Eventually, despite its very capable service, I was relieved to get back to my hyper-relevant, instant-searching, location-aware overlord with a capital G. I’ve been playing with it and I’ve figured out a way to easily call up DDG with a keyword in Chrome so I can use it when I want it and skip it when I don’t. Using the technique that I discuss here I made a keyword for DuckDuckGo search in my Chrome Omnibar. This makes it so I can simply type “ddg” before my search terms and Chrome will search DuckDuckGo instead of Google. This is nice because while Google remains my default search engine for when I’m feeling googly, I can just append “ddg” before my search terms and I’ll get DuckDuckGo results. I really think this is the best of both worlds, and it’s the new way I search the web.
Like me, you may not worry much about the profiles that companies are amassing about you. It does seem to be a small price to pay for the incredibly useful tools like Google Docs, Facebook, and Google search. However, these services are making lots of money collecting and selling your personal data to advertisers– Lifehacker aptly puts it: “If you’re not paying for it, you’re the product“. While I have (so far) felt ok opening myself to this kind of vulnerability, it gives me pause to think that I’ve been recommending that my students do the same. Is this responsible for teachers to do when the real-world consequences of exposing personal data are not fully understood? Will we one day find ourselves regretting that we gave up so much of our personal data to cloud companies, and when we do, will we feel responsible that our students did it too? Should teachers seeking students’ liberation and empowerment be on the vanguard of software efforts that preserve and enhance user liberty and control such as Diaspora, FreedomBox, LockerProject, and Free/Libre Open Source software?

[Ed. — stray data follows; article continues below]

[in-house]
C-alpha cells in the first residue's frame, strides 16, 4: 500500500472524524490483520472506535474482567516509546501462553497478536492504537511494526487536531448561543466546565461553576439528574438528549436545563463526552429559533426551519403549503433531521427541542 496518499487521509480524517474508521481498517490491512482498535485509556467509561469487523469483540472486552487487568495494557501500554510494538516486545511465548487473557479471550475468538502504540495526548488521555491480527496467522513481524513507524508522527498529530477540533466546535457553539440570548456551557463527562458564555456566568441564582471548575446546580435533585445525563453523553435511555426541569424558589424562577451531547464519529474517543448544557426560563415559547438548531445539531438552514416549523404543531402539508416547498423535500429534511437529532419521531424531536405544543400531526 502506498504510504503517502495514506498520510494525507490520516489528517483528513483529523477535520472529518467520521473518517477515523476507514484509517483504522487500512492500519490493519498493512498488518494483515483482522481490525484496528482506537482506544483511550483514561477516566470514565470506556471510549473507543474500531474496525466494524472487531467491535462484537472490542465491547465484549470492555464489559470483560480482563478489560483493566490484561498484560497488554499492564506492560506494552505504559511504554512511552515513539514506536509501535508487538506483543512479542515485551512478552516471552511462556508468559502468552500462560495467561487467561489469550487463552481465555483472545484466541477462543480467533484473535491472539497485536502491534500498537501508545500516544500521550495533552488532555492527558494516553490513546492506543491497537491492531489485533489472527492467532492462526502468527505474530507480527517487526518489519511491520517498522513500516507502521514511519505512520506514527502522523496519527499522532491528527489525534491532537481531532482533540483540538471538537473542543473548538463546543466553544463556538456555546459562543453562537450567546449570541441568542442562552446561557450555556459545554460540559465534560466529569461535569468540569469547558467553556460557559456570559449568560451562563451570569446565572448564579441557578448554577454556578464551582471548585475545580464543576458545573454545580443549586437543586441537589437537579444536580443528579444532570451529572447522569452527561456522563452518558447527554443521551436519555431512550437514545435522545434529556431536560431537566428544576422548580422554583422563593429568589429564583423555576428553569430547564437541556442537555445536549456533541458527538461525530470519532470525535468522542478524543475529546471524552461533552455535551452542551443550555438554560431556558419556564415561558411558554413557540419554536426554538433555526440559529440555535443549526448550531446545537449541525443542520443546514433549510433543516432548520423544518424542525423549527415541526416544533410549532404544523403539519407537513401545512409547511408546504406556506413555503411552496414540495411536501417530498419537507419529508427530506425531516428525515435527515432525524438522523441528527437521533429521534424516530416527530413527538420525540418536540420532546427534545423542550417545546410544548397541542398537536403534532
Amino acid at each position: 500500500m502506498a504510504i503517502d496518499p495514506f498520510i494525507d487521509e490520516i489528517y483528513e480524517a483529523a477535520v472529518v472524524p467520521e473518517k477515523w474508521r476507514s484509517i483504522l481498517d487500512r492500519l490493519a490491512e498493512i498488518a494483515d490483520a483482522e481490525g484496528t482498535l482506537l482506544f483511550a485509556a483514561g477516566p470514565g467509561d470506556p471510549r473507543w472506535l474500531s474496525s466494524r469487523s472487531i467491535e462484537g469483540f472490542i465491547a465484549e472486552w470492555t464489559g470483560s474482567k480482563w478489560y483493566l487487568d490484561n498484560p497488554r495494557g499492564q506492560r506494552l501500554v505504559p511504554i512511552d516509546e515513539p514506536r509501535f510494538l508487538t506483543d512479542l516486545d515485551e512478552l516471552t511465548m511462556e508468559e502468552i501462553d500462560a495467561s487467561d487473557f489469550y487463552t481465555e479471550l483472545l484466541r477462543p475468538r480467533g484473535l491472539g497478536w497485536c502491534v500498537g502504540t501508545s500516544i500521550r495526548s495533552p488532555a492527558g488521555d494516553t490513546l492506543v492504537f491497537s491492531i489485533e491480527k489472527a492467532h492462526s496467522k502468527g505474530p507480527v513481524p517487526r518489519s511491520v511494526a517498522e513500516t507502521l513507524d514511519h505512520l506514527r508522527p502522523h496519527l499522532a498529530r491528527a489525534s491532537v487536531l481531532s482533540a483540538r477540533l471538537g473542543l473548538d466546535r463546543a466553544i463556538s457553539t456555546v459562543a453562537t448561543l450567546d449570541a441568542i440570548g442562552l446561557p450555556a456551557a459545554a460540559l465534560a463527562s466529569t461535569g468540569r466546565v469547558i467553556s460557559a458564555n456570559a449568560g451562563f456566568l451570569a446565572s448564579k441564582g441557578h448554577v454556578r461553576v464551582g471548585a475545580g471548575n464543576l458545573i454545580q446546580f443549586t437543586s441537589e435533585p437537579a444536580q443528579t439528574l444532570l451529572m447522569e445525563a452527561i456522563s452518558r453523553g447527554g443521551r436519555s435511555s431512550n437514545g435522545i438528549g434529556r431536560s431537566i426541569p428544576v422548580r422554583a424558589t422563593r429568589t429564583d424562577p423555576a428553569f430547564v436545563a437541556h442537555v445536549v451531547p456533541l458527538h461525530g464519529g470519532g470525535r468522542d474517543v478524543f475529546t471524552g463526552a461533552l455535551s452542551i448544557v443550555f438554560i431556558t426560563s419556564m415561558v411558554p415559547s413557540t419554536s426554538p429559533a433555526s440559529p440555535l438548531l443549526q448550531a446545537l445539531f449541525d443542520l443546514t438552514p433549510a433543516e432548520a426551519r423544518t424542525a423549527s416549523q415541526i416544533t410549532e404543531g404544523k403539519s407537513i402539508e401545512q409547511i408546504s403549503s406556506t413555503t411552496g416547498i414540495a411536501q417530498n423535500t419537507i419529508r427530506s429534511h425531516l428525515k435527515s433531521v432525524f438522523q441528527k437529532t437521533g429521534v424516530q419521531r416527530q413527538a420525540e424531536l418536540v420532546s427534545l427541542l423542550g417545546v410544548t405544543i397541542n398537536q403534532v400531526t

Aside from privacy issues though, the Orwellian issue of how our experience on the web is distorted has implications for students’ development of critical thinking skills. Central to critical thinking is the idea that reality can be viewed from very different lenses and perspectives. If our search engines and social networks (for many, their web portal on the world) provide us with a distorted view of reality, do we lose the ability and the desire to consider divergent viewpoints from our own? If students’ online experience can be tailored to their tastes like an iTunes Genius playlist, what are they missing out on? Where is the chance to see the unexpected, the infuriating, and the serendipitous? Don’t we have a right to steer them towards experiences that push them out of their comfort zones? And if so, should we be starting with the search engines and software tools that they will depend on after they’ve left our classes?
I’d love to hear your thoughts in the comments…
- DuckDuckGo Brings Private Searching And Zero Click Results To Android (androidpolice.com)
- Should Google and Facebook Be Filtering Our Content For Us? (webpronews.com)
- DuckDuckGo Questions Quality, Accuracy Of Search Engine Traffic Numbers (searchenginewatch.com)
- Google’s New Search Layout Test: Borrowing From Blekko & DuckDuckGo? (searchenginewatch.com)
- DuckDuckGo: popular search engines don’t offer true search results (geek.com)
- DuckDuckGo Zero-click Info API (mashape.com)